Shades Thrown Open


How Intellectual Hucksters Have Hijacked American Culture

by Jack Cashill

Nelson Current, 2006

307 pages, $24.99

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Though its title suggests a conspiracy, this book offers instead a series of unrelated myths. It explains the contribution each myth has made to the secular-progressive ethos prevailing in the United States and then exposes its fallacies. What elevates the work beyond a handy reference tool for apologists of cultural conservatism is Jack Cashill’s skillful marshaling of qualified debunkers to pit against the purveyors of “intellectual hucksterism.”

For example, Cashill lays out how anthropologist Margaret Mead’s false reports on the “innocent promiscuity” of Samoan teenage girls were exposed a generation later by Derek Freeman, a respected New Zealand anthropologist. Freeman secured admissions from some of Mead’s collaborators, who admitted to fooling the gullible American public with their tales of casual licentiousness among noble savages.

Meanwhile, how was it that “sex researcher” Alfred Kinsey found so many homosexuals among American males? And why did New York Times foreign correspondent Walter Duranty ignore the 6 million Ukrainians starved to death by the regime of Joseph Stalin in the 1930s?

Though Cashill does not find a conspiracy in these and other historical developments, he does show certain patterns. For example, many of the myth perpetuators had axes to grind. Both Mead and Kinsey felt the behavioral norms of early 20th-century America prevented satisfaction of their own sexual appetites.

As champions of “enlightenment,” both Kinsey and Mead cast Christianity as the villain. “As Kinsey saw,” writes Cashill, “Christianity channeled the essential animal nature of man into ‘cultural perversions’ like celibacy and asceticism that ate away at the American family.” These men and women believed so strongly in the rightness of their causes that they were willing to lie for them. Sound familiar? (Hollywood, take note.)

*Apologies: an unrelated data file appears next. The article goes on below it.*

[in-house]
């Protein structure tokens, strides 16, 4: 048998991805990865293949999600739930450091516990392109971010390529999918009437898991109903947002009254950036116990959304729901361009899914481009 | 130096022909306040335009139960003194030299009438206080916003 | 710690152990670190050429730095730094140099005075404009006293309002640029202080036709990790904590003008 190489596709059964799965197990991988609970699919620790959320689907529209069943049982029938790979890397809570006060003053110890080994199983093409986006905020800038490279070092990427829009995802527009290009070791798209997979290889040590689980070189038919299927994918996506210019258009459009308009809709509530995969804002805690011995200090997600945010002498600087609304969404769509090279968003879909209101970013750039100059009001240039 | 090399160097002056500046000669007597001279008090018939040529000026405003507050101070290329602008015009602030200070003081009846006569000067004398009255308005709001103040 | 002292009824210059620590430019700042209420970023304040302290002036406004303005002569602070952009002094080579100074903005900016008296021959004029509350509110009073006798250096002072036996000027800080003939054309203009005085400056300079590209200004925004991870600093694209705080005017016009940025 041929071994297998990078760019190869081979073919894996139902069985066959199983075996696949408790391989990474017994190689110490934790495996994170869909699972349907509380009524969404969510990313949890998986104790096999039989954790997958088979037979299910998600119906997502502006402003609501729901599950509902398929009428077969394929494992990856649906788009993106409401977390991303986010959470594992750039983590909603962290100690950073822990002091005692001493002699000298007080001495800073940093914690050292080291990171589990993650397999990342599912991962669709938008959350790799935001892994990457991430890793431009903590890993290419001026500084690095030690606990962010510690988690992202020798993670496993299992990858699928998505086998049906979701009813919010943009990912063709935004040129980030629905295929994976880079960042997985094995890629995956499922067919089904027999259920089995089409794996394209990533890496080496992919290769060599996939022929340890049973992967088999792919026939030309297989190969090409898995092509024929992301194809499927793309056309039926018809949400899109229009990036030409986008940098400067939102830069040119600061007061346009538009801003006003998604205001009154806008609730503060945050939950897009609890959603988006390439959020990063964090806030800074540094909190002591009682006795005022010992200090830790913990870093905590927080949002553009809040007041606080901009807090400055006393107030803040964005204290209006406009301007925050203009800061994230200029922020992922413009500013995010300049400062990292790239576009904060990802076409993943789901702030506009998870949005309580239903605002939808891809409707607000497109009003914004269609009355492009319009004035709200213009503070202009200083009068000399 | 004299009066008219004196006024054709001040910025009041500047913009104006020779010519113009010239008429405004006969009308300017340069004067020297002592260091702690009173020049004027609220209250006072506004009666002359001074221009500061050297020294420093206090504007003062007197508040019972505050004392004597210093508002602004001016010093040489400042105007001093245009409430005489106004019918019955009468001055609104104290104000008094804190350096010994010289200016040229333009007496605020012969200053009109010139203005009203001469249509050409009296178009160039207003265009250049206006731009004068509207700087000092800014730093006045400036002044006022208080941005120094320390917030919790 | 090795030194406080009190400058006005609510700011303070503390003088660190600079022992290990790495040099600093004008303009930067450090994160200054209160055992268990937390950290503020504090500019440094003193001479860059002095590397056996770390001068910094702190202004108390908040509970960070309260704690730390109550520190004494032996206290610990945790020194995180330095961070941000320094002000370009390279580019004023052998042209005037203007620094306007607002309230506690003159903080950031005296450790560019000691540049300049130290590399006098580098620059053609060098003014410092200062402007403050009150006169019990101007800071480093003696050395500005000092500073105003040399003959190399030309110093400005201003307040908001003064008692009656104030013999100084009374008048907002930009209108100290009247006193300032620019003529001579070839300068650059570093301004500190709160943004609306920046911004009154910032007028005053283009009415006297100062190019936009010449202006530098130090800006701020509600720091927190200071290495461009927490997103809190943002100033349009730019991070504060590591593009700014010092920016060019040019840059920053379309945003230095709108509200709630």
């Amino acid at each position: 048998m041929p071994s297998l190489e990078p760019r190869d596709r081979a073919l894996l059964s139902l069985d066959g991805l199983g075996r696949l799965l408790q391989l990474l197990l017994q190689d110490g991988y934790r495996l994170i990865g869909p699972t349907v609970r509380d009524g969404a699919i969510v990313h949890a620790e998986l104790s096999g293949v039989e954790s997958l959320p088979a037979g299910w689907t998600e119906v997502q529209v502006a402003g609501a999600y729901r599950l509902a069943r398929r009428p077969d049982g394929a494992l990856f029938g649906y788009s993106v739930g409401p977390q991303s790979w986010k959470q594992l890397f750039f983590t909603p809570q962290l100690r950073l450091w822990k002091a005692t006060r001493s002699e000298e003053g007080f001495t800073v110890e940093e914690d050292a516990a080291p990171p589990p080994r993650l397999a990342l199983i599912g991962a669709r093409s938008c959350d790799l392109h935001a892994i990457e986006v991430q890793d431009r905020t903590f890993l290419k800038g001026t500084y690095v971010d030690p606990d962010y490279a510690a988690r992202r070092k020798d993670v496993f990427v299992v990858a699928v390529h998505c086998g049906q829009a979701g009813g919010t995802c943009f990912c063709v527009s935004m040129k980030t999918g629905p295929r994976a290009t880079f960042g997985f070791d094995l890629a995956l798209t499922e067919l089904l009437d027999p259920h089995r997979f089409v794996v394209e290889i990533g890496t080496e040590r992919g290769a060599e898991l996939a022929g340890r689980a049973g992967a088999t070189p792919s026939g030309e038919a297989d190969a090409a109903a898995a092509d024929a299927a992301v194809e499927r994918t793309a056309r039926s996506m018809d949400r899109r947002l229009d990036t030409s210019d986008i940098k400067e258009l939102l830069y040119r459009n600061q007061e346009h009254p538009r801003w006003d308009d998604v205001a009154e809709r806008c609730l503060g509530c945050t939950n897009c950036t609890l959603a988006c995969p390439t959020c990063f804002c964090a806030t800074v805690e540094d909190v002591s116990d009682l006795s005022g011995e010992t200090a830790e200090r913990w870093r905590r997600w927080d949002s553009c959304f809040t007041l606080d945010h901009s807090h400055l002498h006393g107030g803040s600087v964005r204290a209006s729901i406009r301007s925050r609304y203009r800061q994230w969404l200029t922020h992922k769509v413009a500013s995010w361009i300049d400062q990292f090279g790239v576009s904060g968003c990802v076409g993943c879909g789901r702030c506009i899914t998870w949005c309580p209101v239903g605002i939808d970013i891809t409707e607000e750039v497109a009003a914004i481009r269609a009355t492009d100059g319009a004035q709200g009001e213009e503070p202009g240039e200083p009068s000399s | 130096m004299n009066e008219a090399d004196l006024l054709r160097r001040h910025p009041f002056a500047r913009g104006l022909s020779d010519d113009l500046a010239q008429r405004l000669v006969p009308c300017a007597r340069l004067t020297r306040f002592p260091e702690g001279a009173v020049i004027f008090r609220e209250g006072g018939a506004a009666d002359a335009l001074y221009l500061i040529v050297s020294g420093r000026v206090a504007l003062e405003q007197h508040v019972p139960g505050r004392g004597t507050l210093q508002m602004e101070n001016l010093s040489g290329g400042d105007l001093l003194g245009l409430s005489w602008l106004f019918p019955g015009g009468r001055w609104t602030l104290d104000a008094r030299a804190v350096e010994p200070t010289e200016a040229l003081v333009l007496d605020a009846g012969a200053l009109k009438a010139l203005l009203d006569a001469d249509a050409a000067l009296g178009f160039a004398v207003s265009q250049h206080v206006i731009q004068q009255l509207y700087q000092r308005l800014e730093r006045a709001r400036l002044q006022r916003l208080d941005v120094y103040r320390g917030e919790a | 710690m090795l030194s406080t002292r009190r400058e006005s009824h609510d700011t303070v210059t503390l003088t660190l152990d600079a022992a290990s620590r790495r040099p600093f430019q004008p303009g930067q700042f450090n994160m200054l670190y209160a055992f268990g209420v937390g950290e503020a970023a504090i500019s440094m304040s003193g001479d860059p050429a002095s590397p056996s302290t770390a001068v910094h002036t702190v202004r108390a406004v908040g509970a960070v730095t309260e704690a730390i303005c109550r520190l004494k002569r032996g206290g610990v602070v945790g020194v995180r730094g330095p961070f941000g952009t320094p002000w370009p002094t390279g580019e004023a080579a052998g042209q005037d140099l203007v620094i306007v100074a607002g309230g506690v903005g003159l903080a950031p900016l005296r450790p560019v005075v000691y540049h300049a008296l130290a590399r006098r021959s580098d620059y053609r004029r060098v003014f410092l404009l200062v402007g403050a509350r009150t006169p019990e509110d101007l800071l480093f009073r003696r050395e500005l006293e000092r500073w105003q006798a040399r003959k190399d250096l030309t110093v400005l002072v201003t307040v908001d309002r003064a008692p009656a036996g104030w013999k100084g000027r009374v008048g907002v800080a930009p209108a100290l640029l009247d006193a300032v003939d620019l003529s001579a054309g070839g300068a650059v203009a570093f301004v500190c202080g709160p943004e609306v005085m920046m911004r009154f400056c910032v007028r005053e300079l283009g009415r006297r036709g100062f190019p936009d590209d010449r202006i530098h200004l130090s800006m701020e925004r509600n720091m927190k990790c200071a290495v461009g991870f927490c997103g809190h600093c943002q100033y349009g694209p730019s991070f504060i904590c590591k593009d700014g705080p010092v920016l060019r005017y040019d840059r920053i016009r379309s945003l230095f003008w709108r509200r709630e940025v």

In instance after instance, from the famous to the obscure, the truth comes out — and then it is quietly buried. Those doing the exposing are excoriated by their fellow academics or just ignored. A British documentary, Kinsey’s Paedophiles, can find no American TV network to show it. Inherit the Wind continues to be taught in tens of thousands of high schools — but only as literature, of course. The Black Book of Communism, detailing the 100 million murdered by various communist regimes in the 20th century, can find no American publisher.

So the book has its heroes, including celebrated Kinsey debunker Judith Reisman, but they are often tragic heroes, doomed to be ignored at best or condemned at worst.

Because of this, the work has a bittersweet tone. Still, by compiling under one cover so many academic and media hoaxes, the author has provided a useful reference tool — one that will serve well those who are willing to step forward and question the conventional wisdom of the popular culture.

Steve Weatherbe is editor of a

Canadian business publication.